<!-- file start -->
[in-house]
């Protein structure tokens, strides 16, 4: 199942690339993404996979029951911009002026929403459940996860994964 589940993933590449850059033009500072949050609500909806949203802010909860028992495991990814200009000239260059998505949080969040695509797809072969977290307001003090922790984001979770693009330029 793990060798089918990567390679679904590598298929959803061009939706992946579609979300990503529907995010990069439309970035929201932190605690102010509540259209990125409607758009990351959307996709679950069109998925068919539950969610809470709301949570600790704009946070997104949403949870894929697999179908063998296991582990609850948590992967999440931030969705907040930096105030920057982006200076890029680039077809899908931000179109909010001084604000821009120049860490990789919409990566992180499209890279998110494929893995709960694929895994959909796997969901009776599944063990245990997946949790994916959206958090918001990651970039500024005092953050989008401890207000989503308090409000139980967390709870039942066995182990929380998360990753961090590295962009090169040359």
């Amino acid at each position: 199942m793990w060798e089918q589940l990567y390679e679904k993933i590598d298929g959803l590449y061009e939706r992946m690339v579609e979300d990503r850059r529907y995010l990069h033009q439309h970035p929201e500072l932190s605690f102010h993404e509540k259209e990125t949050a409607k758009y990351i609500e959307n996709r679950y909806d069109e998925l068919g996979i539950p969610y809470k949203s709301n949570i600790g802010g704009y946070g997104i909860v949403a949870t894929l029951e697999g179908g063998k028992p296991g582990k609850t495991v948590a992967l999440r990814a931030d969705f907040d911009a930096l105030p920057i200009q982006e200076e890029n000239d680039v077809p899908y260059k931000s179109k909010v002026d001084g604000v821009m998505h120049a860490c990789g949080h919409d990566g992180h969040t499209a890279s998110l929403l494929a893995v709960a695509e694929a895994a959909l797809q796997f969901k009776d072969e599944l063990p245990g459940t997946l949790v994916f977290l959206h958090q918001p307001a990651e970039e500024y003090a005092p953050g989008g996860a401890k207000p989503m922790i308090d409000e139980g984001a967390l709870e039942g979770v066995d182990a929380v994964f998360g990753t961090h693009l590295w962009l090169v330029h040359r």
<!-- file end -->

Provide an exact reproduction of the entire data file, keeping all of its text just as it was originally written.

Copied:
[in-house]
């Protein structure tokens, strides 16, 4: 199942690339993404996979029951911009002026929403459940996860994964 589940993933590449850059033009500072949050609500909806949203802010909860028992495991990814200009000239260059998505949080969040695509797809072969977290307001003090922790984001979770693009330029 793990060798089918990567390679679904590598298929959803061009939706992946579609979300990503529907995010990069439309970035929201932190605690102010509540259209990125409607758009990351959307996709679950069109998925068919539950969610809470709301949570600790704009946070997104949403949870894929697999179908063998296991582990609850948590992967999440931030969705907040930096105030920057982006200076890029680039077809899908931000179109909010001084604000821009120049860490990789919409990566992180499209890279998110494929893995709960694929895994959909796997969901009776599944063990245990997946949790994916959206958090918001990651970039500024005092953050989008401890207000989503308090409000139980967390709870039942066995182990929380998360990753961090590295962009090169040359």
């Amino acid at each position: 199942m793990w060798e089918q589940l990567y390679e679904k993933i590598d298929g959803l590449y061009e939706r992946m690339v579609e979300d990503r850059r529907y995010l990069h033009q439309h970035p929201e500072l932190s605690f102010h993404e509540k259209e990125t949050a409607k758009y990351i609500e959307n996709r679950y909806d069109e998925l068919g996979i539950p969610y809470k949203s709301n949570i600790g802010g704009y946070g997104i909860v949403a949870t894929l029951e697999g179908g063998k028992p296991g582990k609850t495991v948590a992967l999440r990814a931030d969705f907040d911009a930096l105030p920057i200009q982006e200076e890029n000239d680039v077809p899908y260059k931000s179109k909010v002026d001084g604000v821009m998505h120049a860490c990789g949080h919409d990566g992180h969040t499209a890279s998110l929403l494929a893995v709960a695509e694929a895994a959909l797809q796997f969901k009776d072969e599944l063990p245990g459940t997946l949790v994916f977290l959206h958090q918001p307001a990651e970039e500024y003090a005092p953050g989008g996860a401890k207000p989503m922790i308090d409000e139980g984001a967390l709870e039942g979770v066995d182990a929380v994964f998360g990753t961090h693009l590295w962009l090169v330029h040359r």